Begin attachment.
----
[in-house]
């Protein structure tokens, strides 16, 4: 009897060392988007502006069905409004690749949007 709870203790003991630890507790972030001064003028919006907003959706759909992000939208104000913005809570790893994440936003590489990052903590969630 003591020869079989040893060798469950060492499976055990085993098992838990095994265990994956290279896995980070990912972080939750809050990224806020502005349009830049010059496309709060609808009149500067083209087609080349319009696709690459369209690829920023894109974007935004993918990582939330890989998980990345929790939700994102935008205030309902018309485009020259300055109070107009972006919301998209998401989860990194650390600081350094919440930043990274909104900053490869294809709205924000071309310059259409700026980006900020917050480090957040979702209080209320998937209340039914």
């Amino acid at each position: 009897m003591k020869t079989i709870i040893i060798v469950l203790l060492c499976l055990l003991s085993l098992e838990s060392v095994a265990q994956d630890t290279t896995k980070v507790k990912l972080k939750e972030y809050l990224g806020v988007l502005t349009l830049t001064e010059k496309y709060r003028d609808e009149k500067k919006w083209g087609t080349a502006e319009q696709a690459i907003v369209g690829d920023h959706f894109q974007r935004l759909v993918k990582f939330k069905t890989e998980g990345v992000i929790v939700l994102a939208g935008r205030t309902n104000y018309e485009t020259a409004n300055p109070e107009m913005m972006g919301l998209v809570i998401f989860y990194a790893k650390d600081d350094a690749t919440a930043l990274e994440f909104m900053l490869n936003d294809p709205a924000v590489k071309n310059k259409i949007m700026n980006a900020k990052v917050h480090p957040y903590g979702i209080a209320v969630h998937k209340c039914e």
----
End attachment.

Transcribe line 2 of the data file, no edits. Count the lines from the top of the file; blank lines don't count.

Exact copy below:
């Protein structure tokens, strides 16, 4: 009897060392988007502006069905409004690749949007 709870203790003991630890507790972030001064003028919006907003959706759909992000939208104000913005809570790893994440936003590489990052903590969630 003591020869079989040893060798469950060492499976055990085993098992838990095994265990994956290279896995980070990912972080939750809050990224806020502005349009830049010059496309709060609808009149500067083209087609080349319009696709690459369209690829920023894109974007935004993918990582939330890989998980990345929790939700994102935008205030309902018309485009020259300055109070107009972006919301998209998401989860990194650390600081350094919440930043990274909104900053490869294809709205924000071309310059259409700026980006900020917050480090957040979702209080209320998937209340039914």